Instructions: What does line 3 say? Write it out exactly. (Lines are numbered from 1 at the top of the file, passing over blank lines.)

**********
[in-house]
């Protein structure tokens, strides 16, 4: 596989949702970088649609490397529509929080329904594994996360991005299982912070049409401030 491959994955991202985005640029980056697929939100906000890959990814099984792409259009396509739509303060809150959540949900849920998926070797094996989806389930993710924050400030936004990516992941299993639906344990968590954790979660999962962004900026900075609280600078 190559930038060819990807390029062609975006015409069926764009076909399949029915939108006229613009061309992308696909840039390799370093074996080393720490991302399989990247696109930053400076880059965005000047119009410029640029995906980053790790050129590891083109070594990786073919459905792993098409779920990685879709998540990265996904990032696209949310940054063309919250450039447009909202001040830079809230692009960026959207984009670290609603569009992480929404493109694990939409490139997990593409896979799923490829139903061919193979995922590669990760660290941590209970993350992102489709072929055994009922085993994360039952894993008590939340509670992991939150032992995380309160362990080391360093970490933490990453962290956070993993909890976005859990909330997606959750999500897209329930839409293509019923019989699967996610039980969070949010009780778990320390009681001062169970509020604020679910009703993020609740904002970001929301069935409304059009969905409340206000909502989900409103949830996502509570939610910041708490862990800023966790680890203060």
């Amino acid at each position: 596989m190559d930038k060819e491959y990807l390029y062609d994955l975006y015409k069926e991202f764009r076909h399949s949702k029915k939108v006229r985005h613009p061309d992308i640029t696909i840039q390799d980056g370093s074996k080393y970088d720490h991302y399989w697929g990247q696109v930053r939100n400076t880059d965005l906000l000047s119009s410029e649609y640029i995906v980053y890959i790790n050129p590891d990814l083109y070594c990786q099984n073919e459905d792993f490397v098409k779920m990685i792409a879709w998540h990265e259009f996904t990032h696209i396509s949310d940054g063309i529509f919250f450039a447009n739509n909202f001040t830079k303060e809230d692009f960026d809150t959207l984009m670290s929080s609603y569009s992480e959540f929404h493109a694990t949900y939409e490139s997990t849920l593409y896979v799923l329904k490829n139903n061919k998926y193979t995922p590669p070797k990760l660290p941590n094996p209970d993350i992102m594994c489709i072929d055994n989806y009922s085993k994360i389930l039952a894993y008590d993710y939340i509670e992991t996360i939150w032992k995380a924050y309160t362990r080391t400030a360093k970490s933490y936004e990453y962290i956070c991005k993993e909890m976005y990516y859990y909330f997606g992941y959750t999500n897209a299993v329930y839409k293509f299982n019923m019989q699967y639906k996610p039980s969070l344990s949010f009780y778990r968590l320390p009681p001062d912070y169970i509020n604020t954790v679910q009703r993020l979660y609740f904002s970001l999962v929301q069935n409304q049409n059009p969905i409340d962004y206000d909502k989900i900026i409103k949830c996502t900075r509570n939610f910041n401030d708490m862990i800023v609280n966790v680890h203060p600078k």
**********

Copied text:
């Amino acid at each position: 596989m190559d930038k060819e491959y990807l390029y062609d994955l975006y015409k069926e991202f764009r076909h399949s949702k029915k939108v006229r985005h613009p061309d992308i640029t696909i840039q390799d980056g370093s074996k080393y970088d720490h991302y399989w697929g990247q696109v930053r939100n400076t880059d965005l906000l000047s119009s410029e649609y640029i995906v980053y890959i790790n050129p590891d990814l083109y070594c990786q099984n073919e459905d792993f490397v098409k779920m990685i792409a879709w998540h990265e259009f996904t990032h696209i396509s949310d940054g063309i529509f919250f450039a447009n739509n909202f001040t830079k303060e809230d692009f960026d809150t959207l984009m670290s929080s609603y569009s992480e959540f929404h493109a694990t949900y939409e490139s997990t849920l593409y896979v799923l329904k490829n139903n061919k998926y193979t995922p590669p070797k990760l660290p941590n094996p209970d993350i992102m594994c489709i072929d055994n989806y009922s085993k994360i389930l039952a894993y008590d993710y939340i509670e992991t996360i939150w032992k995380a924050y309160t362990r080391t400030a360093k970490s933490y936004e990453y962290i956070c991005k993993e909890m976005y990516y859990y909330f997606g992941y959750t999500n897209a299993v329930y839409k293509f299982n019923m019989q699967y639906k996610p039980s969070l344990s949010f009780y778990r968590l320390p009681p001062d912070y169970i509020n604020t954790v679910q009703r993020l979660y609740f904002s970001l999962v929301q069935n409304q049409n059009p969905i409340d962004y206000d909502k989900i900026i409103k949830c996502t900075r509570n939610f910041n401030d708490m862990i800023v609280n966790v680890h203060p600078k």